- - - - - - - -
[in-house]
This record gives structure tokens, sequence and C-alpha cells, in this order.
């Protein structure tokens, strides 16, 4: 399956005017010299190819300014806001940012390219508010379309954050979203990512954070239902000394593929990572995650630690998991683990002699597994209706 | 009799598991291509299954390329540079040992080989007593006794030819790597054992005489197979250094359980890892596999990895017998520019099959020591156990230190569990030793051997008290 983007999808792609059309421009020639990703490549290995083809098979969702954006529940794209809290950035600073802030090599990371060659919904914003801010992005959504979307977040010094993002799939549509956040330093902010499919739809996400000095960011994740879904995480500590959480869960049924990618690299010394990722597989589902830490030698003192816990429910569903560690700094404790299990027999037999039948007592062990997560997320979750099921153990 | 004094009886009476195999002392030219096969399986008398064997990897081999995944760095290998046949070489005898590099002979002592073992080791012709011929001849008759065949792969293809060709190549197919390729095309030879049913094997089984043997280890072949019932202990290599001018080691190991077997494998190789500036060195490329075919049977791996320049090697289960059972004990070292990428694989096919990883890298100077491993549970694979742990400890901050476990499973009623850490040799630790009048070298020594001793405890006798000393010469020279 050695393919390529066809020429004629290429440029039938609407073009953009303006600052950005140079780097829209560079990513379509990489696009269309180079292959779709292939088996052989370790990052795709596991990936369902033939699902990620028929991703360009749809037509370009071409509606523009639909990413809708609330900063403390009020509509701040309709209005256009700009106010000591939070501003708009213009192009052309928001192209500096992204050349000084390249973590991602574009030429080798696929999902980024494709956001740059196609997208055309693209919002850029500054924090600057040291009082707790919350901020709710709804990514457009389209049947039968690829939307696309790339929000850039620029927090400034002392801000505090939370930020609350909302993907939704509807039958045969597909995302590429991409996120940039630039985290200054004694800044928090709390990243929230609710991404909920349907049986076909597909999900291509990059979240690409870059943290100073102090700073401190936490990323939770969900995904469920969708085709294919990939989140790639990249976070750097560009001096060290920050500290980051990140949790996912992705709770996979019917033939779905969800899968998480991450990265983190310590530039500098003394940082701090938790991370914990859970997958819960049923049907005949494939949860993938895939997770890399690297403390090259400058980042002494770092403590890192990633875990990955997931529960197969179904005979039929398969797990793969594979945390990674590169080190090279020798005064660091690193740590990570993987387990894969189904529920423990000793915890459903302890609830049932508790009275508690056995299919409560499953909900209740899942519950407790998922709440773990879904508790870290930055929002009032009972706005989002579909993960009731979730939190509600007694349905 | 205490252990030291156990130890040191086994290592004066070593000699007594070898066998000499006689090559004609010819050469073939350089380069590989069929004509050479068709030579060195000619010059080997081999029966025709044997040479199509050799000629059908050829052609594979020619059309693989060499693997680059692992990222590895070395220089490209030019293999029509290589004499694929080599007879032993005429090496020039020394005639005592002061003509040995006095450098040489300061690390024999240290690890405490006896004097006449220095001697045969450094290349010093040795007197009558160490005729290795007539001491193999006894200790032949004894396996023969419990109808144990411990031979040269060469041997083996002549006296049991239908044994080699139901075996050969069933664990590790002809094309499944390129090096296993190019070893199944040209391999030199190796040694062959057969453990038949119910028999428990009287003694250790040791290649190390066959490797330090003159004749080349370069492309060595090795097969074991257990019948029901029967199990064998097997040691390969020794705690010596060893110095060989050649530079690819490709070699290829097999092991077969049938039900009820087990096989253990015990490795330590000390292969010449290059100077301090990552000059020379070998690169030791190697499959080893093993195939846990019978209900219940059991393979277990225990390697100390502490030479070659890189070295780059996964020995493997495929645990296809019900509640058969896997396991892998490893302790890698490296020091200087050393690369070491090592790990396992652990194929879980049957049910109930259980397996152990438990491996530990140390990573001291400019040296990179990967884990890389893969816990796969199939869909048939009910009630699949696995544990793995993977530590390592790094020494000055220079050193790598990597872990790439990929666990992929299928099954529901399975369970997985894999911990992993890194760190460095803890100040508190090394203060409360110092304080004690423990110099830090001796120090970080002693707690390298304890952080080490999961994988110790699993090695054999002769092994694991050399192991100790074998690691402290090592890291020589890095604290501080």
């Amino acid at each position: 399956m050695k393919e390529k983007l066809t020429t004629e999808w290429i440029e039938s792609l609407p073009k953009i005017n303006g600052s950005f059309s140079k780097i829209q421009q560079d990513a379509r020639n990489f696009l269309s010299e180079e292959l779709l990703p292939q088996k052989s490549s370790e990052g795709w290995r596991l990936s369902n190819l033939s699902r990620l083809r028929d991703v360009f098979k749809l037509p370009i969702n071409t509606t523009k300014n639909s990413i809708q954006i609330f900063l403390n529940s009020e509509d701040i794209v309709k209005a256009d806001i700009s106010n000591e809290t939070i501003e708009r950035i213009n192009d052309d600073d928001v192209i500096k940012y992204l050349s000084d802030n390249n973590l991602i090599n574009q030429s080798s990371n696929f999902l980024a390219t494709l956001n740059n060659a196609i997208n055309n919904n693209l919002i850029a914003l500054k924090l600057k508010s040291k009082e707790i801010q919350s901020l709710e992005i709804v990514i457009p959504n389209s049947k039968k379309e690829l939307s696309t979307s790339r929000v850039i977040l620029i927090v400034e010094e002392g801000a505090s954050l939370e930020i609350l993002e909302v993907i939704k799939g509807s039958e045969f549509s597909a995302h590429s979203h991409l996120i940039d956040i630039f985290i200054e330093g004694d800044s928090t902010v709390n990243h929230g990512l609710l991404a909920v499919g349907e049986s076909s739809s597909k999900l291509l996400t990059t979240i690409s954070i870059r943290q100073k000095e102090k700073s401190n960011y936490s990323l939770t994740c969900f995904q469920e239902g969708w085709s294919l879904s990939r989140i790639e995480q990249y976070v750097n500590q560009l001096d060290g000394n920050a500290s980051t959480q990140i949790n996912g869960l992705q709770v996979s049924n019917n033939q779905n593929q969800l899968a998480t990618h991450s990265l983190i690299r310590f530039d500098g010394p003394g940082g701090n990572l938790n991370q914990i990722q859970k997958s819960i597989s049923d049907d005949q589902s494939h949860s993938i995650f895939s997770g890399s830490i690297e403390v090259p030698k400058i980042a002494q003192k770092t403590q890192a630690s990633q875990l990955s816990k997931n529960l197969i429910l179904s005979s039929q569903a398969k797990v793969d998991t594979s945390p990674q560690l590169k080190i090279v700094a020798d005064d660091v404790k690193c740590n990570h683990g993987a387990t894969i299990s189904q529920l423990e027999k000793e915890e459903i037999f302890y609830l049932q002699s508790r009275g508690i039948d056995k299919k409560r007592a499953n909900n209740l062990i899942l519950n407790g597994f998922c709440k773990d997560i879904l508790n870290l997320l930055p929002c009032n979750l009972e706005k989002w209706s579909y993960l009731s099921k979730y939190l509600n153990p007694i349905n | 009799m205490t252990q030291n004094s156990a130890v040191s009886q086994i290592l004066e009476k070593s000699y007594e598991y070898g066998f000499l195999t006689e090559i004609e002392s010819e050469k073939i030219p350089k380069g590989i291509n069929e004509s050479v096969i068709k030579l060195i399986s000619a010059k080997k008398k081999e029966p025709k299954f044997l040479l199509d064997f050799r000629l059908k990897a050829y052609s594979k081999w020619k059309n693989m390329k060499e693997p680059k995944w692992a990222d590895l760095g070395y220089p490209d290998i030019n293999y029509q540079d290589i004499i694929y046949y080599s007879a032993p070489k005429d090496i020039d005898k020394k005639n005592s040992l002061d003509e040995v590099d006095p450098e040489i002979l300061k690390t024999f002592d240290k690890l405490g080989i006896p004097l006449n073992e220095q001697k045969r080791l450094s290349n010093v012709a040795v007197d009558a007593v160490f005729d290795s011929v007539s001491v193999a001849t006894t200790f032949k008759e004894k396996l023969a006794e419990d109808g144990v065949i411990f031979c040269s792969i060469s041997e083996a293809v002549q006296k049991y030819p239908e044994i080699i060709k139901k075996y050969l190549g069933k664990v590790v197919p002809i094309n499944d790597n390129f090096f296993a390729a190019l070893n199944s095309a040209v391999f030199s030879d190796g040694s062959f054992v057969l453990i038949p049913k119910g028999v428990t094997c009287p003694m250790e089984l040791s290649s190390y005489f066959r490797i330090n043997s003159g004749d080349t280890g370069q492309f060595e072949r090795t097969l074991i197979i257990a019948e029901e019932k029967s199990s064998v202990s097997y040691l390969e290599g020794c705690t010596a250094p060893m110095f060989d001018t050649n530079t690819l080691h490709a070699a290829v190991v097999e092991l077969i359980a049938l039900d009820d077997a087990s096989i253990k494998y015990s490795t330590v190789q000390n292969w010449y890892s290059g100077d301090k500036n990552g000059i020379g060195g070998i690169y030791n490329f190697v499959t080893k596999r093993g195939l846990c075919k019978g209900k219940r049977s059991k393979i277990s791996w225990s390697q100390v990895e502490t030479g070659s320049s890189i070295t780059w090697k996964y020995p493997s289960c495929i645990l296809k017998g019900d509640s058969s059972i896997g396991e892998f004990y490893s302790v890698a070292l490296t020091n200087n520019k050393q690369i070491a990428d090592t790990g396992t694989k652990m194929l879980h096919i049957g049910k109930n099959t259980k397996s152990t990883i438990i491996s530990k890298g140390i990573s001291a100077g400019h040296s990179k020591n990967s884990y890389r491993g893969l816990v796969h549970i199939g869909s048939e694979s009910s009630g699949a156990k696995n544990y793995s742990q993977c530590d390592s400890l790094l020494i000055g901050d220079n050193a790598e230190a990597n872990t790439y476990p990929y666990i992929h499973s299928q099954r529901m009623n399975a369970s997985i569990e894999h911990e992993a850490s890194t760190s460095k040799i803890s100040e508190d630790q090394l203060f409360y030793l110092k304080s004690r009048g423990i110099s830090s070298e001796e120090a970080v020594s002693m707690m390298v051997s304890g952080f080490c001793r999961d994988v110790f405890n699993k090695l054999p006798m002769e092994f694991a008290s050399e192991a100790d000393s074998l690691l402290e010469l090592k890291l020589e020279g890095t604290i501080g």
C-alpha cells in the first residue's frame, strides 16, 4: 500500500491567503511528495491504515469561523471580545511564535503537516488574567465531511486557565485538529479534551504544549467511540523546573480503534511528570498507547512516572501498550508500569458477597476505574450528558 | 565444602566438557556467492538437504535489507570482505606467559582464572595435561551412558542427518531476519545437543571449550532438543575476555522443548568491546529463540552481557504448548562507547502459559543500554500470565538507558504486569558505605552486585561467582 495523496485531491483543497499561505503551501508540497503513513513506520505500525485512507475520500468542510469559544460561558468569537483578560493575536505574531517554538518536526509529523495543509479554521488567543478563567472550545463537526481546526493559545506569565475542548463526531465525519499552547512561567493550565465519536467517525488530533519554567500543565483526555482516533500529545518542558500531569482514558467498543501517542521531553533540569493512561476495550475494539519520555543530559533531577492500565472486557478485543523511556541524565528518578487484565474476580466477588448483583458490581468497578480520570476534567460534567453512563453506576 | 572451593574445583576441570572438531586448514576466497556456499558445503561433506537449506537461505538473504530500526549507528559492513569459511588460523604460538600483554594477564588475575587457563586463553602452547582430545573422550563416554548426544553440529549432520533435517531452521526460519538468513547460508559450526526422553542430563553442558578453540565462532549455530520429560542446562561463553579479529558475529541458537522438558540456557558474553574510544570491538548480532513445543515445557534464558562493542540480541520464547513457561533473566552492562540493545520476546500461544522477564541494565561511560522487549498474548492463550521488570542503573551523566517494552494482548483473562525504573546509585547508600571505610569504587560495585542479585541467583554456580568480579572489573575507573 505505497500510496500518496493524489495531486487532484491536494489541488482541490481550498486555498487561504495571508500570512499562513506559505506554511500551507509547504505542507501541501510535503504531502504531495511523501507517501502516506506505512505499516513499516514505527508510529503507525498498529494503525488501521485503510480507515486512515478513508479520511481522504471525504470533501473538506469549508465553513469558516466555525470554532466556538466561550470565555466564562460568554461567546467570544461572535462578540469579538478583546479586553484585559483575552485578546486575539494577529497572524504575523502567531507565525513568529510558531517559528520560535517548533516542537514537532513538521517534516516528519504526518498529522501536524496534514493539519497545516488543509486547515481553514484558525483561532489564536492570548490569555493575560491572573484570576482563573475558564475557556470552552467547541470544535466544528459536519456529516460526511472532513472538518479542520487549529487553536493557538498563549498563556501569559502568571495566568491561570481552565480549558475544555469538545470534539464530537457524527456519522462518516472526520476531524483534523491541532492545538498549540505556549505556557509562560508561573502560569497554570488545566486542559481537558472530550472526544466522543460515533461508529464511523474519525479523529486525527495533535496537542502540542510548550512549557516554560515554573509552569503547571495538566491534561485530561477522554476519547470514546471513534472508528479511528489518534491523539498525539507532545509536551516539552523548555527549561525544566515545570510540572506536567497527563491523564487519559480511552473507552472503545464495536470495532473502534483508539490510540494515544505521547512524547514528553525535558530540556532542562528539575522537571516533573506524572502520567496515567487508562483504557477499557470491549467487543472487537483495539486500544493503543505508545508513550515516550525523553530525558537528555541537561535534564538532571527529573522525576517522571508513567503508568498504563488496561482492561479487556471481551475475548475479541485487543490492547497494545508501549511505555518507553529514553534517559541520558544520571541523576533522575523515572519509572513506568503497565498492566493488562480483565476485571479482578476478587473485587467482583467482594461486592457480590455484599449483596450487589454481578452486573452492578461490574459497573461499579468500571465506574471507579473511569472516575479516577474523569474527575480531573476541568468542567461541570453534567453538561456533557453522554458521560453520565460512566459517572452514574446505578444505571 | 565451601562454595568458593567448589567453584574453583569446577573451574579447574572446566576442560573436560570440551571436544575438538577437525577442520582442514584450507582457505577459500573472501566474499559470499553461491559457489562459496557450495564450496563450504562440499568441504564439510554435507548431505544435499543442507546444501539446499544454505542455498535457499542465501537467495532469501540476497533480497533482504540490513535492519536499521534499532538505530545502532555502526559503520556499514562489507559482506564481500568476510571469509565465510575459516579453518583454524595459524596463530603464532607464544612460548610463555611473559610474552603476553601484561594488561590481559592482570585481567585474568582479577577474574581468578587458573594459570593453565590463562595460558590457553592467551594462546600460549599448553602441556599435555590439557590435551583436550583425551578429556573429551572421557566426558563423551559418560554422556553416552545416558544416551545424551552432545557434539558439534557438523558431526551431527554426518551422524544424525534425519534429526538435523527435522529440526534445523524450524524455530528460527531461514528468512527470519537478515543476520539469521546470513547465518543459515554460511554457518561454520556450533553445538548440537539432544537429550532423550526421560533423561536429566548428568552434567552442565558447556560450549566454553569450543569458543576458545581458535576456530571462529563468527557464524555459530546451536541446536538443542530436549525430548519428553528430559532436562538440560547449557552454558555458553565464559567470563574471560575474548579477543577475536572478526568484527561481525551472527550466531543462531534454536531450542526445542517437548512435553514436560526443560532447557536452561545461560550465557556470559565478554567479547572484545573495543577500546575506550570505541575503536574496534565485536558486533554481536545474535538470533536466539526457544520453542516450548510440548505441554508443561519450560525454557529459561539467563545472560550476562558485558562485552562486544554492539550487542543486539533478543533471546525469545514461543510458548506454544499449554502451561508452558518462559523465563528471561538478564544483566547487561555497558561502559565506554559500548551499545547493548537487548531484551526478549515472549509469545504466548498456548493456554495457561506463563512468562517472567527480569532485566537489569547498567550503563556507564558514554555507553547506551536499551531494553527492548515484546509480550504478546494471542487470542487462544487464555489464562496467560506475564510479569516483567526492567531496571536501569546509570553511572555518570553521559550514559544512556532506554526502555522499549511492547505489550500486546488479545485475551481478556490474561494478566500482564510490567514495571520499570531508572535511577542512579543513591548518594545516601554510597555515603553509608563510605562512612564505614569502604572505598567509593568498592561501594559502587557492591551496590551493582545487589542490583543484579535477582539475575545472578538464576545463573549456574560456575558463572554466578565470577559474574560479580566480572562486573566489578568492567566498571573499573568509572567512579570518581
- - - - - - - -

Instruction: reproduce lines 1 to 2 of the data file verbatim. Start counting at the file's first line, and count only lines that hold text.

[in-house]
This record gives structure tokens, sequence and C-alpha cells, in this order.